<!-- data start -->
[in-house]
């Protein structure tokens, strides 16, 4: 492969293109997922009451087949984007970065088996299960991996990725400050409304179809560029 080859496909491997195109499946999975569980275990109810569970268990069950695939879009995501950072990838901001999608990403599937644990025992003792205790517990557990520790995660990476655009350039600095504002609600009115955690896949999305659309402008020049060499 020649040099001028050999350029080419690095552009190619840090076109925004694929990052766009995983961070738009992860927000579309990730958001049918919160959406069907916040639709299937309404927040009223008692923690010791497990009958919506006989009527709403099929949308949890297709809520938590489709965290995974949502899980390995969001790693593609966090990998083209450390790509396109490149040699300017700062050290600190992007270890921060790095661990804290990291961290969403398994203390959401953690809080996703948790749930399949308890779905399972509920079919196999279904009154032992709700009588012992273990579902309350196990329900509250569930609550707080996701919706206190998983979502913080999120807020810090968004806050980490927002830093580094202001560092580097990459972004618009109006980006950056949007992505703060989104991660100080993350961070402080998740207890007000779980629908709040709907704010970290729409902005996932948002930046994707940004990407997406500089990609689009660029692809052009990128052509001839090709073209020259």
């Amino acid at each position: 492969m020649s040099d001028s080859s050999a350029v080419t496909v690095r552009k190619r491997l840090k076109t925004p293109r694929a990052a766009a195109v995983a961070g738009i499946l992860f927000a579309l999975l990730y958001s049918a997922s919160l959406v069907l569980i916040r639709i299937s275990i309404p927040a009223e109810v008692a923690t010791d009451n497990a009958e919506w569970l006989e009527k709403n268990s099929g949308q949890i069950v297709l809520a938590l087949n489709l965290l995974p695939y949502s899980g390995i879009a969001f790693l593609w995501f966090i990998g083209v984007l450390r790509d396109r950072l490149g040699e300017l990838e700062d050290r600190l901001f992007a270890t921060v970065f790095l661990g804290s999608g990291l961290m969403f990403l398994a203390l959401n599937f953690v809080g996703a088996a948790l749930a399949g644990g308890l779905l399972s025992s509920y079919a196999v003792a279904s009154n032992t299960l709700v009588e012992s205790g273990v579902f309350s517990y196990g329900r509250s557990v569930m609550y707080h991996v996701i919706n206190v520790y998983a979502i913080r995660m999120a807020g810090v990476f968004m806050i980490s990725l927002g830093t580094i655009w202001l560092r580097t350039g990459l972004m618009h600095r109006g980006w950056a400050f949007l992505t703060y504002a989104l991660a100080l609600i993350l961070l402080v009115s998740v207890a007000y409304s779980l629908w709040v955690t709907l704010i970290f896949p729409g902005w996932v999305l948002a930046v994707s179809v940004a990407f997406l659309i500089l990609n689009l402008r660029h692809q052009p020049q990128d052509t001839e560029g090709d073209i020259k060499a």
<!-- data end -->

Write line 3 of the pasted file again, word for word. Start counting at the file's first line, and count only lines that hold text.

């Amino acid at each position: 492969m020649s040099d001028s080859s050999a350029v080419t496909v690095r552009k190619r491997l840090k076109t925004p293109r694929a990052a766009a195109v995983a961070g738009i499946l992860f927000a579309l999975l990730y958001s049918a997922s919160l959406v069907l569980i916040r639709i299937s275990i309404p927040a009223e109810v008692a923690t010791d009451n497990a009958e919506w569970l006989e009527k709403n268990s099929g949308q949890i069950v297709l809520a938590l087949n489709l965290l995974p695939y949502s899980g390995i879009a969001f790693l593609w995501f966090i990998g083209v984007l450390r790509d396109r950072l490149g040699e300017l990838e700062d050290r600190l901001f992007a270890t921060v970065f790095l661990g804290s999608g990291l961290m969403f990403l398994a203390l959401n599937f953690v809080g996703a088996a948790l749930a399949g644990g308890l779905l399972s025992s509920y079919a196999v003792a279904s009154n032992t299960l709700v009588e012992s205790g273990v579902f309350s517990y196990g329900r509250s557990v569930m609550y707080h991996v996701i919706n206190v520790y998983a979502i913080r995660m999120a807020g810090v990476f968004m806050i980490s990725l927002g830093t580094i655009w202001l560092r580097t350039g990459l972004m618009h600095r109006g980006w950056a400050f949007l992505t703060y504002a989104l991660a100080l609600i993350l961070l402080v009115s998740v207890a007000y409304s779980l629908w709040v955690t709907l704010i970290f896949p729409g902005w996932v999305l948002a930046v994707s179809v940004a990407f997406l659309i500089l990609n689009l402008r660029h692809q052009p020049q990128d052509t001839e560029g090709d073209i020259k060499a």